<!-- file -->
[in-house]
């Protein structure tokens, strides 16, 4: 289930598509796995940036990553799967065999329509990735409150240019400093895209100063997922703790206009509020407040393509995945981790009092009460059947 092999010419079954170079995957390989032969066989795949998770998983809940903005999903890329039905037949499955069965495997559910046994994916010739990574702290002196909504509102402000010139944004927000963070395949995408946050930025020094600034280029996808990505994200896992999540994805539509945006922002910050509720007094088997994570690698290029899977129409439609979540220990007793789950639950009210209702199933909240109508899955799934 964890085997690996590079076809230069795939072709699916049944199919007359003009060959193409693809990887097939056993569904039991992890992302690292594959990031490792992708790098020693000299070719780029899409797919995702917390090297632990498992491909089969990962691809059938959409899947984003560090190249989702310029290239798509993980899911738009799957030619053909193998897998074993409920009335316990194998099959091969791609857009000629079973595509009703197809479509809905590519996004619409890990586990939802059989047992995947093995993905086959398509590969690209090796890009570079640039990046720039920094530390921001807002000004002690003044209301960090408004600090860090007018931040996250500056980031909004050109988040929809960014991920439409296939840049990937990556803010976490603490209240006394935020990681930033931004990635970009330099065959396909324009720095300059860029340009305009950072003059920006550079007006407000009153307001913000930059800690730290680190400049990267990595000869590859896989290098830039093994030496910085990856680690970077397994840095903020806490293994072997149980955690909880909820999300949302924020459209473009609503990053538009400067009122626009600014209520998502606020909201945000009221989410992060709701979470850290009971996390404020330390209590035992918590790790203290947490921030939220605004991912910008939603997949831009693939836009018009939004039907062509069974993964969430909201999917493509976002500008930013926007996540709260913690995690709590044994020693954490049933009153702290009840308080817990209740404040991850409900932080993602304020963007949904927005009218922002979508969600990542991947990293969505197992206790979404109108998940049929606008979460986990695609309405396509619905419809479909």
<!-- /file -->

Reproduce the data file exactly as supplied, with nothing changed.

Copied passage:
[in-house]
């Protein structure tokens, strides 16, 4: 289930598509796995940036990553799967065999329509990735409150240019400093895209100063997922703790206009509020407040393509995945981790009092009460059947 092999010419079954170079995957390989032969066989795949998770998983809940903005999903890329039905037949499955069965495997559910046994994916010739990574702290002196909504509102402000010139944004927000963070395949995408946050930025020094600034280029996808990505994200896992999540994805539509945006922002910050509720007094088997994570690698290029899977129409439609979540220990007793789950639950009210209702199933909240109508899955799934 964890085997690996590079076809230069795939072709699916049944199919007359003009060959193409693809990887097939056993569904039991992890992302690292594959990031490792992708790098020693000299070719780029899409797919995702917390090297632990498992491909089969990962691809059938959409899947984003560090190249989702310029290239798509993980899911738009799957030619053909193998897998074993409920009335316990194998099959091969791609857009000629079973595509009703197809479509809905590519996004619409890990586990939802059989047992995947093995993905086959398509590969690209090796890009570079640039990046720039920094530390921001807002000004002690003044209301960090408004600090860090007018931040996250500056980031909004050109988040929809960014991920439409296939840049990937990556803010976490603490209240006394935020990681930033931004990635970009330099065959396909324009720095300059860029340009305009950072003059920006550079007006407000009153307001913000930059800690730290680190400049990267990595000869590859896989290098830039093994030496910085990856680690970077397994840095903020806490293994072997149980955690909880909820999300949302924020459209473009609503990053538009400067009122626009600014209520998502606020909201945000009221989410992060709701979470850290009971996390404020330390209590035992918590790790203290947490921030939220605004991912910008939603997949831009693939836009018009939004039907062509069974993964969430909201999917493509976002500008930013926007996540709260913690995690709590044994020693954490049933009153702290009840308080817990209740404040991850409900932080993602304020963007949904927005009218922002979508969600990542991947990293969505197992206790979404109108998940049929606008979460986990695609309405396509619905419809479909």